Stealing Sinatra 2003 Movie Scene David Arquette as Barry Keenan, William H. Macy as John Irwin, and Ryan Browning as Joe Amsler looking at kidnapped Frank Sinatra Jr.

Stealing Sinatra [2003]

Right from the opening scene, the upbeat music puts you in the right mood. In the right mood to enjoy this bizarre all-American tale of crime, ambition, and justice. Stealing Sinatra is a lighthearted and incredibly charming crime comedy about three inept wanna-be criminals who kidnap Frank Sinatra’s son. I wonder if the younger generations even know who he is. I mean, it’s been so long since he was popular and the world has changed so much since then. While Elvis remains an icon that I think everybody knows about, I’m not so sure about Sinatra.

Hell, I had no idea who Liberace was despite having heard that name before. And then I saw Michael Douglas in Behind The Candelabra. Moving on, the next thing that’s going to surprise you about this movie is the cast. In the lead roles, we have David Arquette (Scream), Thomas Ian Nicholas (American Pie) and motherfucking William H. Macy (Fargo)! Ryan Browning and James Russo were also great along with the rest of the supporting cast. And you also might know the director of this movie, Ron Underwood, as he’s the guy behind the nineties classics Tremors. So, why haven’t we heard about this movie earlier? 

I really don’t have an answer to that question. The only thing I can do is help spread the word and hope that in the future it’s going to get the recognition it deserves. As I’ve already previously mentioned, Stealing Sinatra is a movie based on a true story. A story that feels stranger than fiction and the movie tries to highlight that by giving us three very eccentric protagonists. However, do not let their eccentricity fool you, these are the profiles of your stereotypical American criminals. A broke guy with big dreams, an alcoholic painter struggling with his conscience, and a strong but quite dimwitted young guy with a baby on the way.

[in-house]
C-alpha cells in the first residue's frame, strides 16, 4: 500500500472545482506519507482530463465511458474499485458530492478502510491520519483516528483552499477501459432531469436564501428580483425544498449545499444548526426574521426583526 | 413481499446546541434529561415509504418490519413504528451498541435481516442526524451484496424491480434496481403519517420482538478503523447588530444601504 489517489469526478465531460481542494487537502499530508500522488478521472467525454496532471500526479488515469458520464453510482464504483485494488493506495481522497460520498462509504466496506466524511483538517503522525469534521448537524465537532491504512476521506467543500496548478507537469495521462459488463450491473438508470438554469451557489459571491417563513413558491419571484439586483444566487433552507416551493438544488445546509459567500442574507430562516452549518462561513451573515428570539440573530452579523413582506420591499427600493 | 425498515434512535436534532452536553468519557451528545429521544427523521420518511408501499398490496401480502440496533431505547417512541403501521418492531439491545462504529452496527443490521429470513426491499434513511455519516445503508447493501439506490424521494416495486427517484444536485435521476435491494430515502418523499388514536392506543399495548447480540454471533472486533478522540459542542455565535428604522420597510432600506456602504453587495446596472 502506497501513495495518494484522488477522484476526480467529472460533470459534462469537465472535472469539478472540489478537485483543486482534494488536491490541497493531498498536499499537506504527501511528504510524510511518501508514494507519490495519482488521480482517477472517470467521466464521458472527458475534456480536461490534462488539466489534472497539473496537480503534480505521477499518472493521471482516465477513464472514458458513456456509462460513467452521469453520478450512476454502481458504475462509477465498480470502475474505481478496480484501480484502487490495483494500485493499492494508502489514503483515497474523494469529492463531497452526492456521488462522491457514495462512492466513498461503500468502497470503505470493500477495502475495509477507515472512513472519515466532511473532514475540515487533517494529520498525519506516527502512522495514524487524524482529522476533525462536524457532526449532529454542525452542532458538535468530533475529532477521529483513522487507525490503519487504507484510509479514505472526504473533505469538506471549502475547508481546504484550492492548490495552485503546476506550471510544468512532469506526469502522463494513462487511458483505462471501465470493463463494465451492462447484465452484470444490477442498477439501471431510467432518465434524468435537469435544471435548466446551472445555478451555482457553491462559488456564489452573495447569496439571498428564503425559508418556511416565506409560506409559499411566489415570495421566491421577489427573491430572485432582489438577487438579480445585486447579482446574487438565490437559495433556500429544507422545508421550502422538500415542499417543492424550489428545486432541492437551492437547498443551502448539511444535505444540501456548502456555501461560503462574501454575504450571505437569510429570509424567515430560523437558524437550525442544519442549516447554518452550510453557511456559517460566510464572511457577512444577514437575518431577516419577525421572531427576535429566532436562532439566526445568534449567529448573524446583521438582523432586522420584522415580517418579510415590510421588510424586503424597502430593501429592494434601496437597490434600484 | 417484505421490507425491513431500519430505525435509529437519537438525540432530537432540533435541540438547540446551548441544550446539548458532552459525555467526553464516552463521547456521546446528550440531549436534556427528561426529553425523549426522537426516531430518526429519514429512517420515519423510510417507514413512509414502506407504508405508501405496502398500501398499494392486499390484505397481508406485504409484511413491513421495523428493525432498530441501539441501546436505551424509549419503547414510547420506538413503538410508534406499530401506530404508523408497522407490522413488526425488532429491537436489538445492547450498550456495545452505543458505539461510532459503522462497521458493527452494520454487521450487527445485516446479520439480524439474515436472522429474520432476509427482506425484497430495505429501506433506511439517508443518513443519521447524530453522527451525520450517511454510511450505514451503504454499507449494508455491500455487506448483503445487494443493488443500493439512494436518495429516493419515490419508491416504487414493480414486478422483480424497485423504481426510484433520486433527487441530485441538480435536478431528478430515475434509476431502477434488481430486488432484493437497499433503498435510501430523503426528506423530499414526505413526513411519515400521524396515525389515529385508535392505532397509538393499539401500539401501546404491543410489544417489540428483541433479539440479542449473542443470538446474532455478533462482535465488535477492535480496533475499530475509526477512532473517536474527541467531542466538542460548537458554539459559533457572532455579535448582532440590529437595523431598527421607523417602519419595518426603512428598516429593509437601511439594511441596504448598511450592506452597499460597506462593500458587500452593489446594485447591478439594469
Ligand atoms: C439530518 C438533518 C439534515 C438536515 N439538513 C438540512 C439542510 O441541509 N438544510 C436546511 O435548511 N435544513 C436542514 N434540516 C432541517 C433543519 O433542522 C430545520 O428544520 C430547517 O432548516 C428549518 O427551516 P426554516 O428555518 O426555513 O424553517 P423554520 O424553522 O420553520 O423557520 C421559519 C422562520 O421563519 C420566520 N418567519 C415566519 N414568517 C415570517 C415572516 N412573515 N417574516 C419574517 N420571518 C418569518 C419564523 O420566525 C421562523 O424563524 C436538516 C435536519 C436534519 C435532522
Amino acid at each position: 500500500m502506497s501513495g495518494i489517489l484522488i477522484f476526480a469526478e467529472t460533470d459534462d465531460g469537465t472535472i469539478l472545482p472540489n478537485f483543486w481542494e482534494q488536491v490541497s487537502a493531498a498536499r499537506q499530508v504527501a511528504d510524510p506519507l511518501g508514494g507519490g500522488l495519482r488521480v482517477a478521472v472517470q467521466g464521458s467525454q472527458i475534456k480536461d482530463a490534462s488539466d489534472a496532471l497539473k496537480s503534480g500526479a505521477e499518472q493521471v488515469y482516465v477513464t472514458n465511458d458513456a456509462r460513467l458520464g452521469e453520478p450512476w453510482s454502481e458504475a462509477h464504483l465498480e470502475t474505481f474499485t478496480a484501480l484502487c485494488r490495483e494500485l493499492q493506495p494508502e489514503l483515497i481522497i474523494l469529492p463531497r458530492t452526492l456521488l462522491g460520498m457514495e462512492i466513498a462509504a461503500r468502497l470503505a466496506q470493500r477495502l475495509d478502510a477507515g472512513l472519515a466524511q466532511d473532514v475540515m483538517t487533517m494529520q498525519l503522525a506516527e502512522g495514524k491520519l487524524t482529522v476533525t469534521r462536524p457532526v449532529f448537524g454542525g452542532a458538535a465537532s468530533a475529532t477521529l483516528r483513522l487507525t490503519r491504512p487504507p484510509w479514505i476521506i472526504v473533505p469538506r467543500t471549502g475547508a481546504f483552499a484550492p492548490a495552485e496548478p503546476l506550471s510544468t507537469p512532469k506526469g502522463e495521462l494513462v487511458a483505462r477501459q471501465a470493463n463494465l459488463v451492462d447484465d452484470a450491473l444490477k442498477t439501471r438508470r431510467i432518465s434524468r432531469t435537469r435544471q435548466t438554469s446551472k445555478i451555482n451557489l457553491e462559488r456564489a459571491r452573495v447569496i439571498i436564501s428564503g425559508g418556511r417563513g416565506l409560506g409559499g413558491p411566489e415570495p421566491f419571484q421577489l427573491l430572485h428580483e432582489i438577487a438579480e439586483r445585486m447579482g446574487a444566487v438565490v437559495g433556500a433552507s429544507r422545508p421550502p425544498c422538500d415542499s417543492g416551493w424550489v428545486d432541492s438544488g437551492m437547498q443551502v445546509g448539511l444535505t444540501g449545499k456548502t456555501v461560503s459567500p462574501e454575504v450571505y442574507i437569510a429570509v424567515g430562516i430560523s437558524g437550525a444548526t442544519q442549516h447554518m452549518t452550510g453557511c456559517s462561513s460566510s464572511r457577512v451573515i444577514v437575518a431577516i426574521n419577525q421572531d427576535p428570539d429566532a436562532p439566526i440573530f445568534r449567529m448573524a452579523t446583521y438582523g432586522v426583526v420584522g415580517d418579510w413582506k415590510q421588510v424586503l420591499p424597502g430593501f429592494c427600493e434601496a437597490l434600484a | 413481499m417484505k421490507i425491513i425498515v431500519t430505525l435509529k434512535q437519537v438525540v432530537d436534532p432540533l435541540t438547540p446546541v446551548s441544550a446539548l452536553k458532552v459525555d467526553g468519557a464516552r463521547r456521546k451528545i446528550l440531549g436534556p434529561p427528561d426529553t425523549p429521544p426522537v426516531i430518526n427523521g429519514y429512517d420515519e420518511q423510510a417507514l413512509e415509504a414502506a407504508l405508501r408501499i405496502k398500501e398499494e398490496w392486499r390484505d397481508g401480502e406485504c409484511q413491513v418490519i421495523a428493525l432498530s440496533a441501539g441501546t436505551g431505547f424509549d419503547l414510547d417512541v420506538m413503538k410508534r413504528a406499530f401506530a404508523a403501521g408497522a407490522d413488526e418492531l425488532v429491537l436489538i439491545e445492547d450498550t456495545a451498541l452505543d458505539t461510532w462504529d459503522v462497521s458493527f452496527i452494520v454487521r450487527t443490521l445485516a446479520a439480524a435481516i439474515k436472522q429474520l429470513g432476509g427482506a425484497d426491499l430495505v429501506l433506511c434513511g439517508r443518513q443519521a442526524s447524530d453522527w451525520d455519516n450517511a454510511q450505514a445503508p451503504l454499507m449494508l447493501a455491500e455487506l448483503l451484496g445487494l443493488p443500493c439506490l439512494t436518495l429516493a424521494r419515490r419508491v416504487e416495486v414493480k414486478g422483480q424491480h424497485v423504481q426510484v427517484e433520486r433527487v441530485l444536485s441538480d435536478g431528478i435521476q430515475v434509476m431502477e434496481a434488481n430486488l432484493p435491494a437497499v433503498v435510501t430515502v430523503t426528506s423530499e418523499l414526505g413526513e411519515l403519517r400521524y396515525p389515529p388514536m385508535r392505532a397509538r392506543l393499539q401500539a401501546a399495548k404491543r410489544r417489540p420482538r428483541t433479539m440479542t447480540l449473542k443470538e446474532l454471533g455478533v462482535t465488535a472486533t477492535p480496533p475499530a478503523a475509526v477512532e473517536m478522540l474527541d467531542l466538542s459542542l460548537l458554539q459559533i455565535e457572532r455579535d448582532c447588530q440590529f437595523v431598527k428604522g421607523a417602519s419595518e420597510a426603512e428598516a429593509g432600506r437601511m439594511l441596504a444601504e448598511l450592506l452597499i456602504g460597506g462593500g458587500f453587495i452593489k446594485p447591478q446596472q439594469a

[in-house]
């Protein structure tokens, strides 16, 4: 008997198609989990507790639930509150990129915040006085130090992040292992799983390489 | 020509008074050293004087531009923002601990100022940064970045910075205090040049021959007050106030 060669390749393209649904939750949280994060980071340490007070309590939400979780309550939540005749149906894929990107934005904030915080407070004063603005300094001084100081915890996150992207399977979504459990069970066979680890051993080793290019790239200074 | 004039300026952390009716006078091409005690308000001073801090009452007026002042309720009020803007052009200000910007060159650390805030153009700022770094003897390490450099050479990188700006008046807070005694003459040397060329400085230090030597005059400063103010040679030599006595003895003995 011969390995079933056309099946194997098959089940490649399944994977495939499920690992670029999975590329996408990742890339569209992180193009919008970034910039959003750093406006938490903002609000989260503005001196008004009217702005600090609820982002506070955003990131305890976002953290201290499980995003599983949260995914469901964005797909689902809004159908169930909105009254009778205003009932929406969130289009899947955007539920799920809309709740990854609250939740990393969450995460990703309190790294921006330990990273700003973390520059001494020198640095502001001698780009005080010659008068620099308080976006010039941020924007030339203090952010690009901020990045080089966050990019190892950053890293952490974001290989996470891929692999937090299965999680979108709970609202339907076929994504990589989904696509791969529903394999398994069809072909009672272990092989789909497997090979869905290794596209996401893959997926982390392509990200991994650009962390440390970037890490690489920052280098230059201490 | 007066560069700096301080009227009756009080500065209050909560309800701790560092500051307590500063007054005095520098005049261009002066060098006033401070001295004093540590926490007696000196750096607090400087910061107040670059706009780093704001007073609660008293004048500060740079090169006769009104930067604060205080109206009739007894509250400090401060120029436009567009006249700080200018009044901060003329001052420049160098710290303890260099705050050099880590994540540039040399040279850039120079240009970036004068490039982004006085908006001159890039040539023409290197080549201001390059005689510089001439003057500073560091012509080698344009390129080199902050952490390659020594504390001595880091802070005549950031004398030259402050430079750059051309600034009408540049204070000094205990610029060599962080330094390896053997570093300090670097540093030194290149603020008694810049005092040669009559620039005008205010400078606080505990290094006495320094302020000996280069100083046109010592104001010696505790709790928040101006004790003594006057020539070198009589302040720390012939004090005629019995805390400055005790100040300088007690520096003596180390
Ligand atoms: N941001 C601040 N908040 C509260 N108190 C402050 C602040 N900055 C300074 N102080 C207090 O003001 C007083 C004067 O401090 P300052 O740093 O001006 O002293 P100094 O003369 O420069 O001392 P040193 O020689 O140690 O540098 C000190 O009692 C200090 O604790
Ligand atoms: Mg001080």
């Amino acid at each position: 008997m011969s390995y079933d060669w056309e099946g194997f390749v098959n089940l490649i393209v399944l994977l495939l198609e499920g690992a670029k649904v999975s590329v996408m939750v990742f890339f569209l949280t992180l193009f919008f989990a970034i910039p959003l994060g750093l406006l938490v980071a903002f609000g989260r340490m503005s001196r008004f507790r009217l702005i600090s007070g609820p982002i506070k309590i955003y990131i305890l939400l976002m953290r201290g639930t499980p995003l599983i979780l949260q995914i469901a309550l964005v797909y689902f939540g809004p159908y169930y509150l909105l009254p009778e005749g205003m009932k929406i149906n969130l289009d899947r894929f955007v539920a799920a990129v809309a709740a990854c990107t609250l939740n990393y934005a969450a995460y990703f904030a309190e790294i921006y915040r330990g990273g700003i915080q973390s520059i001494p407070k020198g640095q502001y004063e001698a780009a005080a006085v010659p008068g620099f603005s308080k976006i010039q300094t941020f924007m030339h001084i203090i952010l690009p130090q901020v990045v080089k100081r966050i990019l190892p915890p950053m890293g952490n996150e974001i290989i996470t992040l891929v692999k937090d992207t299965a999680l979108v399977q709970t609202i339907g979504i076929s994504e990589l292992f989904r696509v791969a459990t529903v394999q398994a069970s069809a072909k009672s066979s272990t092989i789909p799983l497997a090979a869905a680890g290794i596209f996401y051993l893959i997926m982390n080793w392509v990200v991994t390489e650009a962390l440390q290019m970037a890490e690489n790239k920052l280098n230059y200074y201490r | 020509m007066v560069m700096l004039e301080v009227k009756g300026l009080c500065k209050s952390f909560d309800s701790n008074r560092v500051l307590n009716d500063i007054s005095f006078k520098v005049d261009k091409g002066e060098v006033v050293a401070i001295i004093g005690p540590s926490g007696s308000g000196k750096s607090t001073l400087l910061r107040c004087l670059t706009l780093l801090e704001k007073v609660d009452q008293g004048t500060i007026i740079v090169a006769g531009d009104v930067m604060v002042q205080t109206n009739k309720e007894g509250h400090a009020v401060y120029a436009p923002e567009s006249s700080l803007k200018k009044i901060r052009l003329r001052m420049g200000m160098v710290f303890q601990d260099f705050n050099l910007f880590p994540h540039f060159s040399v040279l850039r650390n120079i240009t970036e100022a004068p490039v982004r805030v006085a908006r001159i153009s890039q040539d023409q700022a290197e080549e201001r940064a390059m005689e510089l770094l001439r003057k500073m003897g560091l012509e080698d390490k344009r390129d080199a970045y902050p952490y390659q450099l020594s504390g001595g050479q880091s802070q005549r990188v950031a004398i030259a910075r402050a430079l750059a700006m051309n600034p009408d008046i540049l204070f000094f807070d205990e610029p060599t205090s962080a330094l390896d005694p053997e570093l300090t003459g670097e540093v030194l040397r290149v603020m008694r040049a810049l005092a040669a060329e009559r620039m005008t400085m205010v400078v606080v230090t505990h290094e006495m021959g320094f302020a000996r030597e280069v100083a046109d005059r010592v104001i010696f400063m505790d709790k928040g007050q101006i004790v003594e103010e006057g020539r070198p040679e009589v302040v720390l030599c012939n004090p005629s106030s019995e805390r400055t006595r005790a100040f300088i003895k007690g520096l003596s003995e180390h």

The three of them decide to kidnap Frank Sinatra Jr. back in December of 1963. Now is this a dream team or what? So, this is actually a period movie with all the appropriate details like cars, haircuts, clothes, and everything else. This is a world with no cell phones or computers ruled by payphones, something that will become important later on in the movie. All communication between the kidnappers and Frank Sinatra was done via payphones. He soon became paranoid about not having enough coins to finish the conversations and ended up carrying a huge stack of coins in his pockets. And he’s carried them ever since them even being buried with 10 dimes.

Stealing Sinatra reminds me a bit of another lighthearted crime comedy based on true events, Finding Steve McQueen. However, I think that Dog Day Afternoon would be a better match although that’s a far more serious movie with far more serious consequences. Moving on, the script is solid and while there might not be a lot of laugh-out-loud moments you’ll always have a little smile in your mind. You kind of know everything is going to resolve itself and just enjoy the ride. As they say, it’s not about the destination, it’s about the journey. 

Moreover, our dream team has made some pretty memorable and preposterous statements and demands. When they told Sinatra that they wanted $240.000 they weren’t kidding. So, just pay attention to that segment as it actually happened. I also like that this is a crime comedy without any violence or swear words, something that’s a rarity these days. Finally, if you’re looking for something a bit harder do check out Suicide Kings and The Disappearance of Alice Creed.

Director: Ron Underwood

Writer: Howard Korder

Cast: David Arquette, William H. Macy, James Russo, Ryan Browning, Thomas Ian Nicholas, Sam McMurray

Fun Facts: The producers stayed true to their word and the real Barry Keenan did not receive any money from the movie.

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